The VinaCapital Foundation’s (VCF) local partner in Nha Trang, the Sponsorial Association for Poor Patients (SAPP), passed along Thang’s case file in early 2009 in the hope that we could assist him through our Heartbeat Vietnam (HBVN) program. In order to be eligible for heart surgery funding through HBVN, children must be 1) diagnosed by and request heart surgery from a cardiologist of a licensed clinic or hospital in Vietnam, and 2) be officially recognized as “living in poverty” and possess a poverty certificate. Happily, Thang met both of the criteria and was scheduled for surgery at University Hospital in Ho Chi Minh City on March 14, 2009.
Prior to the surgery, we visited Thang and his mother at their home in Nha Trang as well as in the hospital. On paper, Thang’s story is similar to that of thousands of other poor children suffering from CHDs in Vietnam, but in person, he is a sparkling ball of life in a very tiny body. He weighed just 16 kilograms (35 lbs.) due to the effects of VSD on his appetite and body’s ability to absorb nutrients, and the fact that his parents cannot afford to feed him more than rice and vegetable broth twice a day. Thang is physically fragile, but he is alert, inquisitive, and carries a certain gravity in his eyes borne of life-or-death suffering that belies his age.
Thang is more terrified of the monkeys that live around his house than of hospitals and needles and big medical machines. He doesn’t want to die, but he doesn’t necessarily fear death. We asked him what his greatest wish was, and it was to have heart surgery so that he could get healthier and play with the neighborhood boys. It turns out Thang’s only friends are the neighborhood girls who make him play with their dolls, as he is too weak to run around outside and play with the boys.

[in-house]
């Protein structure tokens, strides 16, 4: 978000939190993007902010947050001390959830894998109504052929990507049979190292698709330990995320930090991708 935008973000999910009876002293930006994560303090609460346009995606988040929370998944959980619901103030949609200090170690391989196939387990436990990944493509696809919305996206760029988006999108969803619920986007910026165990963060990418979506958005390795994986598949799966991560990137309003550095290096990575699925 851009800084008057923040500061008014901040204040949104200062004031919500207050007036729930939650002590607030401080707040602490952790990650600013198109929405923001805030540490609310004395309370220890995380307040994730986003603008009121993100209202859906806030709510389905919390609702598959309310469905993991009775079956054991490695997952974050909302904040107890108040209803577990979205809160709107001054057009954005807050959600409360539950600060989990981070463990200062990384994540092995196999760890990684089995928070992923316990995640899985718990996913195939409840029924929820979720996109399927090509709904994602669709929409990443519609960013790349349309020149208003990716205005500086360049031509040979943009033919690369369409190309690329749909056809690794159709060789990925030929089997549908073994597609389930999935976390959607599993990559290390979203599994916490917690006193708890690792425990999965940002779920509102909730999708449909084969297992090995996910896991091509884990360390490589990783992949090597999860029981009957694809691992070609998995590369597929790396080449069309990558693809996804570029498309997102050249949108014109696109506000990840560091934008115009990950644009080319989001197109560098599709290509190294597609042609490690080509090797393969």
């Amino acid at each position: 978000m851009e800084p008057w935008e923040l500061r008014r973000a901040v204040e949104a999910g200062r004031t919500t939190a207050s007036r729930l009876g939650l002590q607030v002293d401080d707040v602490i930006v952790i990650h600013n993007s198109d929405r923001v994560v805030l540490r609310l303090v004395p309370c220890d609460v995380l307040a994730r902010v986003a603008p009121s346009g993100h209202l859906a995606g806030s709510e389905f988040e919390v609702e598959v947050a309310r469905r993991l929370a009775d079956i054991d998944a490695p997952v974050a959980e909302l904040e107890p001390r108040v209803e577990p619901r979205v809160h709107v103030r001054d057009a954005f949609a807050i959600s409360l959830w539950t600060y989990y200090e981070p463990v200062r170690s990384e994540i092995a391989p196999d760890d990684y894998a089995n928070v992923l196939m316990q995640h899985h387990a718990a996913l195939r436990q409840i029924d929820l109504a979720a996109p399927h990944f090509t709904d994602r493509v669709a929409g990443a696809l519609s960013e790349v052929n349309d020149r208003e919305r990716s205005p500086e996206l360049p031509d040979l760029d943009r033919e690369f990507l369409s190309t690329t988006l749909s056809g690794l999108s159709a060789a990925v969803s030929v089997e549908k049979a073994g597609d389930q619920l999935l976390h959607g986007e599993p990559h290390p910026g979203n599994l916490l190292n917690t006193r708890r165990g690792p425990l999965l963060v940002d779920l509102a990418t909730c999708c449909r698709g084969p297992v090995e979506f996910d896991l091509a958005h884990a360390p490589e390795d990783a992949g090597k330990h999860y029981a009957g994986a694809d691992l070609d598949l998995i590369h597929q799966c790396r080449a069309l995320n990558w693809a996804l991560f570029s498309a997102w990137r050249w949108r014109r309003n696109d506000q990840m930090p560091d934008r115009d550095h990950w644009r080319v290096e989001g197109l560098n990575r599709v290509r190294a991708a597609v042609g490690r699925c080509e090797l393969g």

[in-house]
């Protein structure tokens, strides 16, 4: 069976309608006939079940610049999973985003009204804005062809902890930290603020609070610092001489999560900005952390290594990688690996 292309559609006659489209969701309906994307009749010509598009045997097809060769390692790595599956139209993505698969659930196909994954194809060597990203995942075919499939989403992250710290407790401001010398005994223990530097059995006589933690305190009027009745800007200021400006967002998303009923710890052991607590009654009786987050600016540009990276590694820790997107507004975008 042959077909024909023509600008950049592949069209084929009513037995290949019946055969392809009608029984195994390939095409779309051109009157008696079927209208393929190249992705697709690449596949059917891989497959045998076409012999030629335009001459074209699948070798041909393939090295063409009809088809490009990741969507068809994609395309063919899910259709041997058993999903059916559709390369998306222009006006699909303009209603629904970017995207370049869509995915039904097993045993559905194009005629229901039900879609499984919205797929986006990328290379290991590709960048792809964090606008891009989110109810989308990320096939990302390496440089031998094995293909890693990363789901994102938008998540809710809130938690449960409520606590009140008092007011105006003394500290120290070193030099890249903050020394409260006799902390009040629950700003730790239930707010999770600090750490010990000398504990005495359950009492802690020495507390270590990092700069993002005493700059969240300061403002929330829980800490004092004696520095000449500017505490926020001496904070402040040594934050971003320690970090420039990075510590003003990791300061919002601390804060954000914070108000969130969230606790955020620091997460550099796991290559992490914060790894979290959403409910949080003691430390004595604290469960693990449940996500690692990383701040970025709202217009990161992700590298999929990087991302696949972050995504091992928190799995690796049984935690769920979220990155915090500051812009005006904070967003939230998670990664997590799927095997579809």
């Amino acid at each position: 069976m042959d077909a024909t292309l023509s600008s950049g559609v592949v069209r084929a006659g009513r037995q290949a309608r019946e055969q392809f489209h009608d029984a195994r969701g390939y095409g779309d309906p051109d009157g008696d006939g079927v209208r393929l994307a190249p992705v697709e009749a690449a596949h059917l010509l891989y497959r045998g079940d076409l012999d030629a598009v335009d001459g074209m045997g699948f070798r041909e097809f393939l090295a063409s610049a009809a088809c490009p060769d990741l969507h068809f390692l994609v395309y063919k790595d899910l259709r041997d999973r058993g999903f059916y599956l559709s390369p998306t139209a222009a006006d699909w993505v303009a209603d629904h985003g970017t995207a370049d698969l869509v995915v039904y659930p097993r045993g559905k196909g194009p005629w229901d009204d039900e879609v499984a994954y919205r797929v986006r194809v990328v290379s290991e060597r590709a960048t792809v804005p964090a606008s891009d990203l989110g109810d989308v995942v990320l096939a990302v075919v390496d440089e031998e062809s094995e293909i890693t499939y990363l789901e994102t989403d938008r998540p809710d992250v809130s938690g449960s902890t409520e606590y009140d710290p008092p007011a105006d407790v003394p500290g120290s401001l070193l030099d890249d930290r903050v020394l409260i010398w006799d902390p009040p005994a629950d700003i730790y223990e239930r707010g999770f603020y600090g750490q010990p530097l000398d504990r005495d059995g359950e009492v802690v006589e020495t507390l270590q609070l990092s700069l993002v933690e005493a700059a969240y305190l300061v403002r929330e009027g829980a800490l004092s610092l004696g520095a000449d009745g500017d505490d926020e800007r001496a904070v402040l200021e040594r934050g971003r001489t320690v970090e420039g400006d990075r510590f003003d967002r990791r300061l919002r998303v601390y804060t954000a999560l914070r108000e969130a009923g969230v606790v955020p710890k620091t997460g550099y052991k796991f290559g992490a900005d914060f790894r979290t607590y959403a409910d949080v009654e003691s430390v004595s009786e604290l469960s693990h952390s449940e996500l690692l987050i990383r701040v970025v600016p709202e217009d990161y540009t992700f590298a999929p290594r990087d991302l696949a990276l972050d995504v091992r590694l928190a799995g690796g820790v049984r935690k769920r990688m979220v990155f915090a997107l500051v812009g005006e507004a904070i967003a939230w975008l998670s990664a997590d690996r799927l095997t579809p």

Tuyet’s wishes for her son are just like that of any other mother in the world. She wants Thang to grow up healthy and strong, to go to college and find a good job that will enable him to break out of the poverty cycle that trapped her and her husband, both of whom left school in third grade to work. “Just because we don’t have a lot of money doesn’t mean that we love our son less than any other parent,” says Tuyet, her voice cracking. “Thang is my son, my flesh and blood. I would give my life for him if I could.”
Coming soon: Thang’s Surgery and the Aftermath
Thang’s Journey: A Slideshow
Nguyen Duy Hao is a shy boy living in the Bin Dinh province of Vietnam. He lives in a very cramped home with his father, mother, 3 older sisters, 2 older brothers and 1 younger sister. The income of the father and mother is 1.5 million VND (only around 70 USD), and it clearly cannot sustain the well being of 9 people. They are only able to spend at most 2 USD on food for all 9 people each day, they have to share 2 bicycles and 1 motorcycle and they use the river as their toilet. There was no way the parents could afford to pay for a surgery. This was what they needed though when Hao was diagnosed with congenital heart disease. The father was terrified when he found out but he never gave up hope. In his own words he said, “When its your kid, you cant stop trying”. And it paid off. The family found out Hao was eligible to receive a surgery thanks to Heartbeat Vietnam and its local partner. The father described the euphoric feeling as winning the lottery. Even better than winning the lottery: Finding out that the surgery and recovery went along 100 % smoothly.
The interview we have with the family is different than others. The father is smiling, happily answering questions, yet Hao is looking down and fiddling with his fingers. He is not accustomed to others asking such personal questions. When asked about the operation, Hao is emotional and he has to wipe tears from his face. He will only answer certain questions and his father helps answer the rest. The father tells us his son is healthy and only has minor breathing problems, but this is nothing compared to what would have happened if a heart surgery was postponed even longer, since Hao is already 14. Hao is able to tell us that soccer was something he longed to play when he was in hospital, but the thing he truly missed the most was his grandmother. This explained the emotions that were pouring out. His grandmother very recently passed away, but the family knows if she were with them, she would be extremely happy that her grandson was well again.